Strikingly similar in tone to my last post, I found a heart-warming letter that my grandfather, Carl Ericke, wrote to his daughter (my mother Nancy) after she broke the news that she was engaged to my father, Edwin Ambrose. This letter also starts out funny and sweet, and then you begin to feel the overwhelming love and support between a father and a daughter, much like we witnessed in the letter between a son and his mother in my previous post (Please note that I went back to the last post and added the text in case you had difficulty reading it).
May 9, 1952
Now I know the origin of the expression “This is so sudden!” We were waiting for a call from Bill. When I heard your voice I knew something had happened and I’m glad you kept on talking since it could have been most anything. I guess the rush of recent events here has me in the qui vive. So I am glad the news was what it was.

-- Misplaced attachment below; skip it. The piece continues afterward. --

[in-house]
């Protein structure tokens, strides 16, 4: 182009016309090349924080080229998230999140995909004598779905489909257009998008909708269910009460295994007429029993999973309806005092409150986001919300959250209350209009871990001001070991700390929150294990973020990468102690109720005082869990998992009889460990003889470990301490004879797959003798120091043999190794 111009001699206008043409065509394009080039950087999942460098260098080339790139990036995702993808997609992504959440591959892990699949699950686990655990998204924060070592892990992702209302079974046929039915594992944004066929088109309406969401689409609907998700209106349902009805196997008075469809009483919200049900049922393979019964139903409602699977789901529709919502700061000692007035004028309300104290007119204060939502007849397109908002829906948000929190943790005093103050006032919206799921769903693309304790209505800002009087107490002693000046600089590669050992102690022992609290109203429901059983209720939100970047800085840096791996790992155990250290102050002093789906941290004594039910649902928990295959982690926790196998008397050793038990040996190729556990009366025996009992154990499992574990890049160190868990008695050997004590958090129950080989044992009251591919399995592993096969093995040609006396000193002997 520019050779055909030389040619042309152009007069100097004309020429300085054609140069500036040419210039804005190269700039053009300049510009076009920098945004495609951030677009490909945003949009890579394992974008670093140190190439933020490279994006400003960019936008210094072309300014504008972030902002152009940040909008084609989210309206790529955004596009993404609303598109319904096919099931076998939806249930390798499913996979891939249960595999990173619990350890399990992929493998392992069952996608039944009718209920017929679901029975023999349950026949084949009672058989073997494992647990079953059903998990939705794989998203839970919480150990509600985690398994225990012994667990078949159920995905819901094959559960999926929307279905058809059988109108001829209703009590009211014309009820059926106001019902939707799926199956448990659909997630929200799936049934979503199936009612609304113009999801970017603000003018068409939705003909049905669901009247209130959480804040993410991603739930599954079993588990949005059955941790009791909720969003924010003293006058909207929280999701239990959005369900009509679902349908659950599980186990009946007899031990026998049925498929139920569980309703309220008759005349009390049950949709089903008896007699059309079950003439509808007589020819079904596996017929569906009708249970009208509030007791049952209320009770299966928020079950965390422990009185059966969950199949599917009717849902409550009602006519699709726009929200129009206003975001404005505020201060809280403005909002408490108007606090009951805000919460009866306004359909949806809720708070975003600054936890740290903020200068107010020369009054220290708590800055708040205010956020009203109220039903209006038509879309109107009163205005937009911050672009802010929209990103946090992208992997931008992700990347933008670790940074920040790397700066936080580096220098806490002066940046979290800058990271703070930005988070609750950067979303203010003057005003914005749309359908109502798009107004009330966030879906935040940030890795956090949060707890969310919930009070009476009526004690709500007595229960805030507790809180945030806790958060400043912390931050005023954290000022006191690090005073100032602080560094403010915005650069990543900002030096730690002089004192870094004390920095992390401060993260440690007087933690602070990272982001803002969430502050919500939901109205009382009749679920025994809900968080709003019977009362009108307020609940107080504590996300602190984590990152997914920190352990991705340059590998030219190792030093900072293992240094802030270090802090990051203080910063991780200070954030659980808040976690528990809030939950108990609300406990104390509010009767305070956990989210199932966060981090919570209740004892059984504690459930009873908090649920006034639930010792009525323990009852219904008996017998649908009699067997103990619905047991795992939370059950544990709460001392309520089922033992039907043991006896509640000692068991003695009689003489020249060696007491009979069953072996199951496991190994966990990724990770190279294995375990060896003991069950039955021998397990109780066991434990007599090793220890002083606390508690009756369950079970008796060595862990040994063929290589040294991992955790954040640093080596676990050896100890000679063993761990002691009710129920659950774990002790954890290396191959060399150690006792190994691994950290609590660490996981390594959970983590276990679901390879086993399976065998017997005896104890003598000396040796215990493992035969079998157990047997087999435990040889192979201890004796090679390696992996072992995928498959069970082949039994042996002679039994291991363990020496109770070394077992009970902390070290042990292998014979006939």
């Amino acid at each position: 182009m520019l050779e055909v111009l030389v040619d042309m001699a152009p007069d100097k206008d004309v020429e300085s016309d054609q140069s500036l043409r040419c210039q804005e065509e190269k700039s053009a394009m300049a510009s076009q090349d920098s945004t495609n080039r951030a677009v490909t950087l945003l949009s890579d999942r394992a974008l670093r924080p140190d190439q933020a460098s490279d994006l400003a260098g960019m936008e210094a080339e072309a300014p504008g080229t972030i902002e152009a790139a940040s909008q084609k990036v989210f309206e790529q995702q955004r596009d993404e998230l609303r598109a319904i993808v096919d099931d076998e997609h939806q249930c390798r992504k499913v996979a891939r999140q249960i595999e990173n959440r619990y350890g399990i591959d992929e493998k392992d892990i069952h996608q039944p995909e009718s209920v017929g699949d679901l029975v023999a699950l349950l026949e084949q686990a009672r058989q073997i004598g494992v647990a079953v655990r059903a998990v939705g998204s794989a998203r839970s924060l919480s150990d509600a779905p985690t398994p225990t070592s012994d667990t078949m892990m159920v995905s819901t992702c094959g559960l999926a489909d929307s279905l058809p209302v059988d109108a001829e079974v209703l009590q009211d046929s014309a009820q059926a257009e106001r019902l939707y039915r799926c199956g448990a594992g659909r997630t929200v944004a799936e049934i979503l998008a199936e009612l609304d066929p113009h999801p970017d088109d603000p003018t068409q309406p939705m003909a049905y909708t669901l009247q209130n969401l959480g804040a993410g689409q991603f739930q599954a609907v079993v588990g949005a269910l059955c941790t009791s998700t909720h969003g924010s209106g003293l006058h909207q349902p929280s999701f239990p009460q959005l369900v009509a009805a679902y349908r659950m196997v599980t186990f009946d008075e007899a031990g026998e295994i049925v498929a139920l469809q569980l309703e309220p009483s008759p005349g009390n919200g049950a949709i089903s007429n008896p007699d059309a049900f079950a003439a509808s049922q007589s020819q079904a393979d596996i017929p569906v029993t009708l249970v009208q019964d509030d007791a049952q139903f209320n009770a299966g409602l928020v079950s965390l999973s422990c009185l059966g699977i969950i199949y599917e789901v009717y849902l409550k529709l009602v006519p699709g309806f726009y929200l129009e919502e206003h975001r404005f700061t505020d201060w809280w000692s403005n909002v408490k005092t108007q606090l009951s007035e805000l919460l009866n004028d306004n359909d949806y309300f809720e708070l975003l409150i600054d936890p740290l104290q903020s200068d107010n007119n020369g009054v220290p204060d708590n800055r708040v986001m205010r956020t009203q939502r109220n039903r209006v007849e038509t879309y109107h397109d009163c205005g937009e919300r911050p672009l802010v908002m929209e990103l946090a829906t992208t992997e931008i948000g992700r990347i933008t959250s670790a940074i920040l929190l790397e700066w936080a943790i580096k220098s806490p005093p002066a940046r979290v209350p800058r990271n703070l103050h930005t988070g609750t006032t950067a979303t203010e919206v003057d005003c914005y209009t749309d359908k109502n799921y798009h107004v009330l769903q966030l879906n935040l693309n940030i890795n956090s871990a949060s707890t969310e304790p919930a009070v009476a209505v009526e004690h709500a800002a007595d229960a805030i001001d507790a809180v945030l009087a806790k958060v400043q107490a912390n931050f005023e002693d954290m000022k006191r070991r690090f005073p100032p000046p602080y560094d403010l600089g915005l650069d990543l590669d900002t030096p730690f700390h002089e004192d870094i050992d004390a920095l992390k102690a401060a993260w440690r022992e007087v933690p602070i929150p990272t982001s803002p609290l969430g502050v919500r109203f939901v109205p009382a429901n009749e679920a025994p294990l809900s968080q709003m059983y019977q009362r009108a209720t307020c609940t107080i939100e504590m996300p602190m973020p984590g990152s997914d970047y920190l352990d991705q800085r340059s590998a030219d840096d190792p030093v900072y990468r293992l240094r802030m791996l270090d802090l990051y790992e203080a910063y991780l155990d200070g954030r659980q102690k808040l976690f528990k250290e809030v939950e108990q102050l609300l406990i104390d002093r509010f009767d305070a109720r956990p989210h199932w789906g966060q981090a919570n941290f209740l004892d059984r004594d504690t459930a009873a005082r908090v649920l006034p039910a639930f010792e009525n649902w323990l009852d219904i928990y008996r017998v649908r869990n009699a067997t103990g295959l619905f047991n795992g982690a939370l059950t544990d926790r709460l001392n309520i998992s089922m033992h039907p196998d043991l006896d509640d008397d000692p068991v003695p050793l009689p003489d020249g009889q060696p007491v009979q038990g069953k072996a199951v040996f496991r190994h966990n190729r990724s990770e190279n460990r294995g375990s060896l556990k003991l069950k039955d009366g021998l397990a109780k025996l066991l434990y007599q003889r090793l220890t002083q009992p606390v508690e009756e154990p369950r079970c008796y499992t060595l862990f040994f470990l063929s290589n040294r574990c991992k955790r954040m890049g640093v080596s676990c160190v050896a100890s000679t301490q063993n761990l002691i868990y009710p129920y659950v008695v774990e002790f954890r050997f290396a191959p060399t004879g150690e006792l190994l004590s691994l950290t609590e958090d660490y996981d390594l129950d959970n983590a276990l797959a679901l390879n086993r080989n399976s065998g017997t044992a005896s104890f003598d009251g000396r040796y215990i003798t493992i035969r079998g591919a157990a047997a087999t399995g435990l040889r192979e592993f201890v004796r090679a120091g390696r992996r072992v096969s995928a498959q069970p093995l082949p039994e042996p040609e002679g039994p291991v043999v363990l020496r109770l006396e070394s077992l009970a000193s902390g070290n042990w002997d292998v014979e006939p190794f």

Comparing you with your girlfriends, I know you have a lot of common sense and good judgment. Comparing Ed with the other fellows I have met, I’d say he has what it takes. In the abstract, therefore, your decision appears to be a good one.
For me, to theorize is one thing but for you it must be more than that. So since you sounded happy it must be alright. And when you are happy your mother and I are happy too!
Since you say there is no rush – relax – be happy – have fun! I like Ed a lot and you know you are my darling.
Best wishes to you both –
What record will we have of love letters written in 2011? Even if one writes an email or a text, how many people actually archive them? I heard someone say the other day how they'd forgotten how to write cursive. I think it was a joke, but honestly, the last time I wrote in long-hand was last year when I sent thank-you cards after my mother had died. It's nice to see these handwritten notes, especially of such importance, and to be able to pass them on to generations to come. It makes you wonder. What tangible evidence are we currently leaving for future generations?